On the IBM Building: 590 Madison Avenue, Edward Larabee Barnes (1983)
Nature has been held hostage at the 590 Atrium: canned sunlight, shrieking birds, unfamiliar flowers and ferns. The Suits are at home in this artifice, plunking sugar in a Bonhams’ coffee, and sprawling out on the patio furniture.
On 432 Park Avenue, Rafael Vinoly Architects (2015)
If it’s possible, the air surrounding 432 Park Avenue has been filtered; it tastes selective. Sure, the general public has privy to the current pastel-hued construction site, by way of a glossily lit marble slab viewing-platform, and yes, there will be a generous public plaza*. But the tucked-back nature of the site itself is, plainly, begging to be excused from the neighbourhood.
*That is, in addition to a private one.
On 111 West 57th Street, Shop Architects (Under construction)
On 57th Street, nestled next to a historic building from the 1920’s, is a peep show for pedestrians, and a promise to patricians: this is 111 West. Dutiful diamonds have been carved in the green barricades as viewing points into the development site, which reveal little physically — namely, the diet into the average American construction worker: a Red Sea of crushed Coca Cola cans, discarded Kit Kat wrappers and emptied Marlboro packs — but allude to the limited access of the building for the majority of the city’s inhabitants.
On One57, Christian de Portzamparc (2014)
The façade pitter-patters down, down, down, a cascading shower of tiles. Waves spurt out gently, a canopy, just overhead. Stems of birch have been collected, bundled, nestled at the entranceway. But One57 is a mirage; the natural world does not exist here: the rain, not sensual; the sea, too quiet; the trees, long dead.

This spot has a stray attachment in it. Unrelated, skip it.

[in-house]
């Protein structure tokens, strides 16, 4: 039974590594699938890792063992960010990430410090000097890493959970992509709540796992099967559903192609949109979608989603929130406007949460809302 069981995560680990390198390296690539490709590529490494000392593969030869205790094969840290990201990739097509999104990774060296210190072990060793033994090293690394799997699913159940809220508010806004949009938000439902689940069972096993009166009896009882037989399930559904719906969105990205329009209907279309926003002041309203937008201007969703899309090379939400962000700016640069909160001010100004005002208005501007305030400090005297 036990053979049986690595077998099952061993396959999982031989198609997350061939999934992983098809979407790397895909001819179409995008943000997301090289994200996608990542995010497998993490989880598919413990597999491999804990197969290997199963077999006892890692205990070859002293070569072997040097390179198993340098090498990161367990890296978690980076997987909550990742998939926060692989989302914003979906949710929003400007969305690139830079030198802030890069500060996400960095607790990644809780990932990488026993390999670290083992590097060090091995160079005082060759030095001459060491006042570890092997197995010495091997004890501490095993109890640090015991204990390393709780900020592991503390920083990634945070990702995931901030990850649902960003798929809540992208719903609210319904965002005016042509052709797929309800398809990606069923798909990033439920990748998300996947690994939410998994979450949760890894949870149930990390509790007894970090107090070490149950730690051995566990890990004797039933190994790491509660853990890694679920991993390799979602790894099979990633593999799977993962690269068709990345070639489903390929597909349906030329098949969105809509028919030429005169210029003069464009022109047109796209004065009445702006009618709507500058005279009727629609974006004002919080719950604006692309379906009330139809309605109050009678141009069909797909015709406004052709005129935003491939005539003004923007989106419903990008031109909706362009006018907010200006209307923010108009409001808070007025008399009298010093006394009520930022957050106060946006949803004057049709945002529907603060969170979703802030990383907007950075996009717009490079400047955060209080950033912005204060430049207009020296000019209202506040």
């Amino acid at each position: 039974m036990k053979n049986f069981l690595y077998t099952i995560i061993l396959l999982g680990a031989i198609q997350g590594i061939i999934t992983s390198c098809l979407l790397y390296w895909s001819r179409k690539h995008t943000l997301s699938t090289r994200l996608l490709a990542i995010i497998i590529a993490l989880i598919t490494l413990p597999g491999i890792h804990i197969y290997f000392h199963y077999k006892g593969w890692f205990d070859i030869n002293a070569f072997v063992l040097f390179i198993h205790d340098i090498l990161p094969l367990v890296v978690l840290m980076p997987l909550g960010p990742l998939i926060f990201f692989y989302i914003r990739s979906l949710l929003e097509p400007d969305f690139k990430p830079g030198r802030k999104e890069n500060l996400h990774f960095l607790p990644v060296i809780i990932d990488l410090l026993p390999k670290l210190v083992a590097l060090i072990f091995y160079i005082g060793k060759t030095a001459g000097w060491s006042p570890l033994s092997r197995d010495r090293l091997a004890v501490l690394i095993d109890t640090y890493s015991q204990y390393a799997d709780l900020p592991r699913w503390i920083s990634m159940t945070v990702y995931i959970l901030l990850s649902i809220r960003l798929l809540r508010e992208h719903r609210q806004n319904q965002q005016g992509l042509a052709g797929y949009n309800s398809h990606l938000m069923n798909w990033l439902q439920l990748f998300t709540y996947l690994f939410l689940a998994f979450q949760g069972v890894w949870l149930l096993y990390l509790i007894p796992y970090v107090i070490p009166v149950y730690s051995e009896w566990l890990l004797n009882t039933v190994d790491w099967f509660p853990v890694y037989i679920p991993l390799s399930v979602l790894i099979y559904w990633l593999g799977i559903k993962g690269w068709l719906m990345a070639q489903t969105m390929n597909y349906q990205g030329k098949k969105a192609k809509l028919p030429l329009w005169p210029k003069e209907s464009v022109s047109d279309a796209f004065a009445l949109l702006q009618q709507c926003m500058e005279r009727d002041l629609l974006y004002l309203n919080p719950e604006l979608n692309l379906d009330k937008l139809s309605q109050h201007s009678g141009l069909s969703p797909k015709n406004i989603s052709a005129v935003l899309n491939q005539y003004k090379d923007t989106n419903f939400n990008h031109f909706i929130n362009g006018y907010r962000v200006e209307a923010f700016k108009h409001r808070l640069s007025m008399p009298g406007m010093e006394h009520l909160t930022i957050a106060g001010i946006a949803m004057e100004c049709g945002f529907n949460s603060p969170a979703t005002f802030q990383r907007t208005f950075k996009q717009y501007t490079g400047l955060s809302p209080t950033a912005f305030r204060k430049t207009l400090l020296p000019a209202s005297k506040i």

On the Hearst Tower, 57th at 8th Avenue, Norman Foster (2006) + Joseph Urban (1928)
The past, stoic, is eclipsed by the future, which erupts in the form of Norman Foster’s origami-like Hearst Tower on 57th Street and 8th Avenue (has the Tower devoured an infamous “Eat-Me” cake from Wonderland?).
On Balsley Park, Thomas Balsely
The café is closed, and the lonely few in Balsley Park are perched on metal chairs (likely, leftovers from a suburban garage sale in the 90’s), enshrouded by clouds of lingering cigarette smoke.
The trees are affixed with spikes. The birds have left.
On VIA West 57th at 12th Avenue, Bjarke Ingels Group (2015)
Blue-green glass, crisp white tiles, angles that dance with the morning’s shadows: VIA West achieves a playful depth that, on 57th Street, is simply not common. It lends itself to an apocalypse scene in a movie set; you can practically see a Tom Cruise like-figure leaping from slope to slope, narrowly escaping a climbing horde of angry zombies.